Written informed consent was taken from all participants in the study. The study protocol was approved by the ethical committee and Advance study and Research Board of Lahore College for Women University, Lahore.

Anthropometry

The subjects were interviewed and the information regarding subject’s age, gender, smoking habits, family history of disease was collected through purposely designed questionnaire. Anthropometric parameters including age, BMI, waist and hip circumference, WHR, systolic and diastolic blood pressure were measured of all subjects participating in the present study by using standard procedures.

BMI was calculated according to the formula:

Image65024463.PNG 

Waist-to-hip ratio (WHR) was calculated by dividing waist circumference to hip circumference. Systolic and diastolic blood pressure values were recorded after at least five minutes in seating position by means of sphygmomanometer apparatus (BD, Germany) under the supervision of a trained paramedical staff. The average of the three measurements was calculated.

Biochemical analysis

Blood sample (5.0 ml) was drawn from each subject, after an overnight fast. All samples were collected, processed, divided into aliquots and stored at −40 °C for analysis. Cholesterol was determined by CHOD-PAP method (Biolab). High density lipoprotein cholesterol (HDLc) was determined by using HDLc fluid precipitation with phosphotungstic acid and triglycerides (TG) were measured by GPO-PAP method (Biolab). Cholesterol, TG, HDLc, LDLc and glucose were determined by using commercial kits (Centronic, GmbH) Germany on Chemistry Analyzer (URIT-800 analyzer). The HDL/LDL ratio and cholesterol vs HDL (TChol / HDL ratio) were calculated.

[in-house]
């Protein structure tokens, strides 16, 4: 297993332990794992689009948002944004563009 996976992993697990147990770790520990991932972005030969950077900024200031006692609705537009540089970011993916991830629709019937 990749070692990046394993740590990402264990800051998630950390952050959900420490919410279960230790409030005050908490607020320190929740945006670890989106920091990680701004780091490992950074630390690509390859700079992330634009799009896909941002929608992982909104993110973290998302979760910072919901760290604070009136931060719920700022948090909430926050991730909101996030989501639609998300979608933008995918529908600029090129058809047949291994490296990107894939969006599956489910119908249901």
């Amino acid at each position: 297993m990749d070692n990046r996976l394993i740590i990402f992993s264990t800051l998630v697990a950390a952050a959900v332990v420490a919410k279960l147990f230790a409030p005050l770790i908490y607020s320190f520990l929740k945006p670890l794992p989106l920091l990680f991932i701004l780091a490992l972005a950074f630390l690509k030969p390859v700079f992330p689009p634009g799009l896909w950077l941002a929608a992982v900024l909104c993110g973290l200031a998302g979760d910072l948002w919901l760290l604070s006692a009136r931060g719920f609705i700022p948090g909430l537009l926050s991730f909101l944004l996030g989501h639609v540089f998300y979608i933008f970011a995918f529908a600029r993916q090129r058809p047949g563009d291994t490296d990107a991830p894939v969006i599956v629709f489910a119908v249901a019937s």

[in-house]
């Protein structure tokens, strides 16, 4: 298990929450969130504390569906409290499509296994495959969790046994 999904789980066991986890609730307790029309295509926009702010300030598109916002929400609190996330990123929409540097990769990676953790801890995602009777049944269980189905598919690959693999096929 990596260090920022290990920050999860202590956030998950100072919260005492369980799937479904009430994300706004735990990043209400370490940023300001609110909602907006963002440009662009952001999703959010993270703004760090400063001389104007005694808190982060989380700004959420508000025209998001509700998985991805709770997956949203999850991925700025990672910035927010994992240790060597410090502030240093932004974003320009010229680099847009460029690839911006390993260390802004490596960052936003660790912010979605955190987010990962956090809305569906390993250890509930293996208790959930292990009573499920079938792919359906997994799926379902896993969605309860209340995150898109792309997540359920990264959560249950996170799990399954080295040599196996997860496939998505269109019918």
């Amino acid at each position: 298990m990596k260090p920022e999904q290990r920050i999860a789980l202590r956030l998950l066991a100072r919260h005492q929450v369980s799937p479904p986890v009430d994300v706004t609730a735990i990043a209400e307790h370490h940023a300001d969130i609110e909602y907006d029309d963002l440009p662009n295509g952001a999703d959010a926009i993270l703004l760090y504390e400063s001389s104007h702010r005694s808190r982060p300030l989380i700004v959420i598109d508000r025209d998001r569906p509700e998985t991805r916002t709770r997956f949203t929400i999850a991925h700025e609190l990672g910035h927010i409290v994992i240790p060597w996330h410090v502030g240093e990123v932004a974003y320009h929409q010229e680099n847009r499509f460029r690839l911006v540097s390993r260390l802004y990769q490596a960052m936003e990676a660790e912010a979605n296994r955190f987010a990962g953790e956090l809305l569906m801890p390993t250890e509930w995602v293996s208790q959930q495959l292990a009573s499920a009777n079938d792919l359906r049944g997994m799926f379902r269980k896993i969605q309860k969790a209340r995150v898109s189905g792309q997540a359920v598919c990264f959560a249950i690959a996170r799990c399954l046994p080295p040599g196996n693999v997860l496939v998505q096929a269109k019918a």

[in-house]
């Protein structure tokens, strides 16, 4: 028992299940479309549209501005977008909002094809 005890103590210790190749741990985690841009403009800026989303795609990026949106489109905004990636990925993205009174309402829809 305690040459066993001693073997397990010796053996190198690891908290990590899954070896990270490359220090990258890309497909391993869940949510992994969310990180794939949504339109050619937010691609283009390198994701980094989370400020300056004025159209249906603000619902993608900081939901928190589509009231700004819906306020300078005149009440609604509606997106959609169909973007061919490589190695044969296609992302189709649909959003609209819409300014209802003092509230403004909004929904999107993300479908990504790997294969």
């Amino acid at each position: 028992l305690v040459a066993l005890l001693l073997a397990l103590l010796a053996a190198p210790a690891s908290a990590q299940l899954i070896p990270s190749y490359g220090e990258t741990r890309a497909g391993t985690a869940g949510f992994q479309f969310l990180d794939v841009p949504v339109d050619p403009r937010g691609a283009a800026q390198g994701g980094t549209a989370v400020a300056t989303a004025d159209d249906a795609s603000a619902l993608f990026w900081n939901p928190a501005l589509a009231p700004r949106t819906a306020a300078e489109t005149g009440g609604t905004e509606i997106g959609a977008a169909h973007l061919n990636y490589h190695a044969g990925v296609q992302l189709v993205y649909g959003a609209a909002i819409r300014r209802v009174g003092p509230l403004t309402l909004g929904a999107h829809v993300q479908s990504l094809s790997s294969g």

The homeostasis model assessment for insulin resistance (HOMA-IR) was calculated by the formula (Mathews et al., 1985):

Image65024464.PNG 

Immunoassays

Serum Insulin levels (µIU/ml) and resistin level(µg/L) were measured by using ELISA kits run on automated CODA. Insulin levels were determined by using kit (CALBIOTECH, Inc., (CBI) USA.). The intra- and inter-assay coefficients of variation were 6.3 -8.1% and 7.4-8.5%, respectively.

Quantitative determination of human RETN concentration was done by ELISA kit of Glory Science Co., Ltd USA. Detection range of the kit was 1 µg/l-20µg/l.

Statistical analysis

Results are expressed as Means ± SEM. Categorical variables are compared by X2 test. One way analysis of variance ANOVA, with Tukey’s Post hoc test, was applied for group comparison Relationship between the parameters was analyzed by Pearson’s Correlation coefficients. Statistical significance was set at p< 0.05. Analysis was performed using the (SPSS 13.0 version (SPSS, Chicago, IL, USA.)

 

Results